James Mates: Are there enough Remain voters living in the EU to affect the election result?

Is there a strong enough Remain contingency abroad to swing the General Election? The answer is probably that no-one knows for sure. Certainly there are plenty of potential voters beyond Britain’s shores – by one estimate 1.2 million – though after decades of freedom of movement across the continent, figures are necessarily imprecise. And there is not much doubt that there is a Remain majority among them, especially among those who live permanently abroad rather than spending part of the year in holiday homes. Few will be more affected by Brexit that Britons living abroad, with uncertainty now hanging over their residents’ rights, their pensions and access to health care. – James Mates for ITV News

David Shiels: An anti-DUP pact within an anti-Brexit pact is shaping Northern Ireland’s election

Since the new Brexit deal emerged in October, the relationship between the Conservative Party and unionism in Northern Ireland has been under strain. The Democratic Unionist Party (DUP), along with the smaller Ulster Unionist Party (UUP), are pledging to oppose the new Protocol on Northern Ireland (the replacement for the Backstop). Boris Johnson, who once articulated the unionist case against the original Withdrawal Agreement, has been accused of ditching the Unionists in his hurry to secure a deal. The narrative that Johnson has betrayed the DUP is a powerful one and suits the purposes of the party’s opponents. Although the nationalist parties oppose Brexit and are more critical of Johnson’s deal than Theresa May’s, they are making the most of the Unionists’ discomfort. – David Shiels for ConservativeHome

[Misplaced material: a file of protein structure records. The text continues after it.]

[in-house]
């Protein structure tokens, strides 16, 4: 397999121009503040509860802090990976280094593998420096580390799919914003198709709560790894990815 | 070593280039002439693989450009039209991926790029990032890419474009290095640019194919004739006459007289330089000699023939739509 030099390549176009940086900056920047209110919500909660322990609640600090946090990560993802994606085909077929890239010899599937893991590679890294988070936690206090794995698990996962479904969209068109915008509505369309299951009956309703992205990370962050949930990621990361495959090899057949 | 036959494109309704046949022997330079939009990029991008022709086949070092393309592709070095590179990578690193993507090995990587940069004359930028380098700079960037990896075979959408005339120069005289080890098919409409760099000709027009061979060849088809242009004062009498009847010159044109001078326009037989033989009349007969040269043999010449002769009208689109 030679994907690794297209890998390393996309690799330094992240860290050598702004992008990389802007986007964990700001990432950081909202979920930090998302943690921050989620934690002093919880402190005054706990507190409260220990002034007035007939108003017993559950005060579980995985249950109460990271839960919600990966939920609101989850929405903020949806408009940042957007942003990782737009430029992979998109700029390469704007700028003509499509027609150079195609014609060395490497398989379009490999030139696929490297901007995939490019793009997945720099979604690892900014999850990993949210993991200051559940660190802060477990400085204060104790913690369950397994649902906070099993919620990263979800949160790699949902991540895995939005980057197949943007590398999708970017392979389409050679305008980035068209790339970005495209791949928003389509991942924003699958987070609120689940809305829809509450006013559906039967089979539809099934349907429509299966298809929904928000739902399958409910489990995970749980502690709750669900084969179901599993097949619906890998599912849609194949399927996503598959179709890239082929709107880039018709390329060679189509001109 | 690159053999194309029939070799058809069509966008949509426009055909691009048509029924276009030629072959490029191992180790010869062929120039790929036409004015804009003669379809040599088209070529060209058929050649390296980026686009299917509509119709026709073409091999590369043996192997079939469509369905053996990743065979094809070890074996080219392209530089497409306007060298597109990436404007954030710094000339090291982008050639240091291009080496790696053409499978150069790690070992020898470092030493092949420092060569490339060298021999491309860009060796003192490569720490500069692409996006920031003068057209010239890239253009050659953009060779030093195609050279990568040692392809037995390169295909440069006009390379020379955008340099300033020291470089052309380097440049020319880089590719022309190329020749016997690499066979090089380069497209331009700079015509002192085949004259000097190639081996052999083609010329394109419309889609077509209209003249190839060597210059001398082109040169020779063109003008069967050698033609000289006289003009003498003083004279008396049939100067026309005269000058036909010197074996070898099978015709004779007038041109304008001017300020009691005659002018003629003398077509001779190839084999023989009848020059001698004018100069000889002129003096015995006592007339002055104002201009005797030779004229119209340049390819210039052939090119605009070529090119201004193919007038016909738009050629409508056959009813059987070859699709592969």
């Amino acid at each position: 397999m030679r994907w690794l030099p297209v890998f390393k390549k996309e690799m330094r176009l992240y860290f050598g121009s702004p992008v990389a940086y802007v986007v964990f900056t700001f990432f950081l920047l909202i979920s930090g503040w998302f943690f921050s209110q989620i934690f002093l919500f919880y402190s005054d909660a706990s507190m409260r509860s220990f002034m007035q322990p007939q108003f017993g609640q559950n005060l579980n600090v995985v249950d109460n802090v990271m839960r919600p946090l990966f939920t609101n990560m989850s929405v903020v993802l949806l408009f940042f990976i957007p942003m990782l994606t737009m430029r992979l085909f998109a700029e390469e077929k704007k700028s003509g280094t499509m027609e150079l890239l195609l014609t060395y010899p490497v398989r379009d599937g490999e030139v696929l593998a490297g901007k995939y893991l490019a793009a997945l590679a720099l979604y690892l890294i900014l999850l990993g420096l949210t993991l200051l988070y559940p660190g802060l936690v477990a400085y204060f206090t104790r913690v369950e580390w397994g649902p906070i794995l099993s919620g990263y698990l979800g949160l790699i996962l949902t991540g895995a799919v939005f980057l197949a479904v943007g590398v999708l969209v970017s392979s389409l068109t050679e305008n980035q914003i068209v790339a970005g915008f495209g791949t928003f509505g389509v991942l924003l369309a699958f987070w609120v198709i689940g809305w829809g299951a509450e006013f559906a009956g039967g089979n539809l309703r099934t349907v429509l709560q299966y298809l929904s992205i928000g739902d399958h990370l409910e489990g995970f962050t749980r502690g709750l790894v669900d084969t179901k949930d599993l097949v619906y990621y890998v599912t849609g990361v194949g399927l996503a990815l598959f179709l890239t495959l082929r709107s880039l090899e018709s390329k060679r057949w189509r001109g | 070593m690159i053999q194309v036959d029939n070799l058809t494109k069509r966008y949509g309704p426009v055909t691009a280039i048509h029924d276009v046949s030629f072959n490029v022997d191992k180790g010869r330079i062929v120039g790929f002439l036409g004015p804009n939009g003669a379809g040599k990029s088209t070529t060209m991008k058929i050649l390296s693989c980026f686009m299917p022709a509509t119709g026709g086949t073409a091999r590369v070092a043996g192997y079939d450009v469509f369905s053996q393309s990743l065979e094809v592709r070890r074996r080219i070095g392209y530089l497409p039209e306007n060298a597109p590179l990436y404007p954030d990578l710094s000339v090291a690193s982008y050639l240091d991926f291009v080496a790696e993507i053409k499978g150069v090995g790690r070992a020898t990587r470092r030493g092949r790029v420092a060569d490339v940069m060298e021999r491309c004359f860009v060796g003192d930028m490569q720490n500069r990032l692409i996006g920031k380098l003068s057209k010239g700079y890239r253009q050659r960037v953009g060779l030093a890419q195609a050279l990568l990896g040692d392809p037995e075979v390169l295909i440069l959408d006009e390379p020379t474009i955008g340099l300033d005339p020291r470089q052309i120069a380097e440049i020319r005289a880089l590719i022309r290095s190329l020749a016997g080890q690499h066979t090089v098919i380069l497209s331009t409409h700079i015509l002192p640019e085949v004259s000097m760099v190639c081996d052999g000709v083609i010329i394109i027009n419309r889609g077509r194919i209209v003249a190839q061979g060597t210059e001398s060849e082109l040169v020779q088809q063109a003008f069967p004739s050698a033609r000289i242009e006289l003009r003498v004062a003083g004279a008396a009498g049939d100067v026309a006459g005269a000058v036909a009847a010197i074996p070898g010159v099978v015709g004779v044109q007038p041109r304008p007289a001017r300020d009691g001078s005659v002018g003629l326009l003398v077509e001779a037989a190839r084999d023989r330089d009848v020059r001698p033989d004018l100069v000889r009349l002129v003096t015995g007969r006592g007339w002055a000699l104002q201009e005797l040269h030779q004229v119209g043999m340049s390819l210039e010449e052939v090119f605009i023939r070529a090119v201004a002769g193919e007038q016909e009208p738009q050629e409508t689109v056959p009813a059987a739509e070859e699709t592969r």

Julian Jessop: Five times the City of London got it wrong about Brexit

“Buy British, Goldman Sachs tells clients”. I had mixed feelings on reading this headline. It’s reassuring that the City is waking up to the prospect of an upturn in the economy next year. Goldman is surely right that clarity on the terms of the UK’s departure from the EU should emerge sooner under a Conservative majority government. However, the City’s forecasting record is pretty dire, particularly when it comes to Brexit. Ever since the referendum, forecasters have predicted a range of baleful scenarios which have notably failed to materialise. Here are five examples. – Julian Jessop for the Telegraph (£)

Brexit in Brief

  • Policies needed so when we leave we are better off – John Redwood’s Diary
  • Should we have just waited for the EU to die? – Peter Franklin for Unherd
  • ‘What’s the point? We’re leaving!’ Brexit Party MEP mocks EU for threatening Britain – Express